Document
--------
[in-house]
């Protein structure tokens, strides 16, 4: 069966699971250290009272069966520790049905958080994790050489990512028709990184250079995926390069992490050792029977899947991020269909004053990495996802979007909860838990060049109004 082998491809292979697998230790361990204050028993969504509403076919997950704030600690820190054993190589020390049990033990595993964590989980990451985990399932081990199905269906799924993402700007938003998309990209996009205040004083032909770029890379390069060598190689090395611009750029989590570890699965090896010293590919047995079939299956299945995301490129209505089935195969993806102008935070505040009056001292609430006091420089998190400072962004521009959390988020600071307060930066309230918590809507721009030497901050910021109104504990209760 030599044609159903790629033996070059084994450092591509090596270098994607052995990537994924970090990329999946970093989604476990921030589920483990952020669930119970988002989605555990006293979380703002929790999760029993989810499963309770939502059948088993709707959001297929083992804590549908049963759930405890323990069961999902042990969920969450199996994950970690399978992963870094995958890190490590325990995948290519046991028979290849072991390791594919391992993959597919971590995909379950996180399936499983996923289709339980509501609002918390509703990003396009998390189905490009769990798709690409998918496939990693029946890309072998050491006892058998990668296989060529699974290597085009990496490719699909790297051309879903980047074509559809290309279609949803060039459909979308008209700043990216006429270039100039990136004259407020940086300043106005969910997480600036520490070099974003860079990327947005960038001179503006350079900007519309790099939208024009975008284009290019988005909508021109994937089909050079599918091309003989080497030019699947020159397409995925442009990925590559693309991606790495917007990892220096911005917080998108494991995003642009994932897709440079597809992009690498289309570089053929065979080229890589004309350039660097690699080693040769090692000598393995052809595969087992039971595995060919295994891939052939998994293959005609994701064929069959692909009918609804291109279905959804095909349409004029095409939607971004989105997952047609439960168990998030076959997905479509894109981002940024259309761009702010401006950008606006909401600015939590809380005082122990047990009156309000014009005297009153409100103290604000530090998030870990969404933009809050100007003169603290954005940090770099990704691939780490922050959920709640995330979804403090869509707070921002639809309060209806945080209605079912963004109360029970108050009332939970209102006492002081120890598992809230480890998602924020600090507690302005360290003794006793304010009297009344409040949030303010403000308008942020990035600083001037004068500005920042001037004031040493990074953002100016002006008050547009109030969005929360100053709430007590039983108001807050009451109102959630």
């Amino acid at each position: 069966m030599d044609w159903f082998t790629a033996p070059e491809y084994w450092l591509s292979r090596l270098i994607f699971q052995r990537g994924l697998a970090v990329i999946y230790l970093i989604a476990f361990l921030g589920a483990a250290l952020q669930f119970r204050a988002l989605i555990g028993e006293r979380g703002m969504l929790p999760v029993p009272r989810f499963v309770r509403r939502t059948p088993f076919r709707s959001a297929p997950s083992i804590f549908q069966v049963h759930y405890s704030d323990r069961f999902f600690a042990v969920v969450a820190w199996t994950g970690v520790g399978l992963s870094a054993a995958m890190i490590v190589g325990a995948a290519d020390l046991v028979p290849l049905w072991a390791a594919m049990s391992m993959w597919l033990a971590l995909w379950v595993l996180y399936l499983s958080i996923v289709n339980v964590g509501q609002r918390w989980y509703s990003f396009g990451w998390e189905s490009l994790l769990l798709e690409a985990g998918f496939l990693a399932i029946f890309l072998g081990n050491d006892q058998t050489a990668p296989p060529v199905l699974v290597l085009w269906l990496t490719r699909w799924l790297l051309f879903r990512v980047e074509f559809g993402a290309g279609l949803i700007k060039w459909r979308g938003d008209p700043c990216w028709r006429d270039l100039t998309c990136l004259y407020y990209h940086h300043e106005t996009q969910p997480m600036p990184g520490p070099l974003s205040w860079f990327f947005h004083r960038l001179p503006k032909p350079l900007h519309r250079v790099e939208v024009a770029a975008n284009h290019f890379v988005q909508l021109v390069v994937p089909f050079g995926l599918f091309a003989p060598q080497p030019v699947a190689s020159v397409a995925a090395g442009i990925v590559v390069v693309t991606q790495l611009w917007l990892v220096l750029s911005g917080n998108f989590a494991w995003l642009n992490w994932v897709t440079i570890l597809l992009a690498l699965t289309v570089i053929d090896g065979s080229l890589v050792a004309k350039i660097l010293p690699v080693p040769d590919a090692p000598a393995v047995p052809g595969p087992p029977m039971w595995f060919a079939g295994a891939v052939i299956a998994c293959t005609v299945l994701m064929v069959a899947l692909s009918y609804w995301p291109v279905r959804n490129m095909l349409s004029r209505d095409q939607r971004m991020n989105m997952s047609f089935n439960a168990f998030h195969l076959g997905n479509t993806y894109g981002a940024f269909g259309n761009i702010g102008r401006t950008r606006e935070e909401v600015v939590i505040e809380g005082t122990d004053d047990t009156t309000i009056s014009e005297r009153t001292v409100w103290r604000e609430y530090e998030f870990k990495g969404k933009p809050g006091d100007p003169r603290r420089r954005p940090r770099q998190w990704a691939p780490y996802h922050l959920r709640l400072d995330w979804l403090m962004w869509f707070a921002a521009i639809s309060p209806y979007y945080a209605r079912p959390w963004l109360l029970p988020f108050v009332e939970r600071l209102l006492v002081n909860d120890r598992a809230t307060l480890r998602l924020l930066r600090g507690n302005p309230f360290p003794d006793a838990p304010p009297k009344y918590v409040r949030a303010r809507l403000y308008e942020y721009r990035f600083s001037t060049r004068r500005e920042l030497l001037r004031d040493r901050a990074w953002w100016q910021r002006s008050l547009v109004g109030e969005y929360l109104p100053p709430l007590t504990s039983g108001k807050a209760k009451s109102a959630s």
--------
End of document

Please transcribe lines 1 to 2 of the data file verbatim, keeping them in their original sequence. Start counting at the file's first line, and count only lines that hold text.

[in-house]
């Protein structure tokens, strides 16, 4: 069966699971250290009272069966520790049905958080994790050489990512028709990184250079995926390069992490050792029977899947991020269909004053990495996802979007909860838990060049109004 082998491809292979697998230790361990204050028993969504509403076919997950704030600690820190054993190589020390049990033990595993964590989980990451985990399932081990199905269906799924993402700007938003998309990209996009205040004083032909770029890379390069060598190689090395611009750029989590570890699965090896010293590919047995079939299956299945995301490129209505089935195969993806102008935070505040009056001292609430006091420089998190400072962004521009959390988020600071307060930066309230918590809507721009030497901050910021109104504990209760 030599044609159903790629033996070059084994450092591509090596270098994607052995990537994924970090990329999946970093989604476990921030589920483990952020669930119970988002989605555990006293979380703002929790999760029993989810499963309770939502059948088993709707959001297929083992804590549908049963759930405890323990069961999902042990969920969450199996994950970690399978992963870094995958890190490590325990995948290519046991028979290849072991390791594919391992993959597919971590995909379950996180399936499983996923289709339980509501609002918390509703990003396009998390189905490009769990798709690409998918496939990693029946890309072998050491006892058998990668296989060529699974290597085009990496490719699909790297051309879903980047074509559809290309279609949803060039459909979308008209700043990216006429270039100039990136004259407020940086300043106005969910997480600036520490070099974003860079990327947005960038001179503006350079900007519309790099939208024009975008284009290019988005909508021109994937089909050079599918091309003989080497030019699947020159397409995925442009990925590559693309991606790495917007990892220096911005917080998108494991995003642009994932897709440079597809992009690498289309570089053929065979080229890589004309350039660097690699080693040769090692000598393995052809595969087992039971595995060919295994891939052939998994293959005609994701064929069959692909009918609804291109279905959804095909349409004029095409939607971004989105997952047609439960168990998030076959997905479509894109981002940024259309761009702010401006950008606006909401600015939590809380005082122990047990009156309000014009005297009153409100103290604000530090998030870990969404933009809050100007003169603290954005940090770099990704691939780490922050959920709640995330979804403090869509707070921002639809309060209806945080209605079912963004109360029970108050009332939970209102006492002081120890598992809230480890998602924020600090507690302005360290003794006793304010009297009344409040949030303010403000308008942020990035600083001037004068500005920042001037004031040493990074953002100016002006008050547009109030969005929360100053709430007590039983108001807050009451109102959630």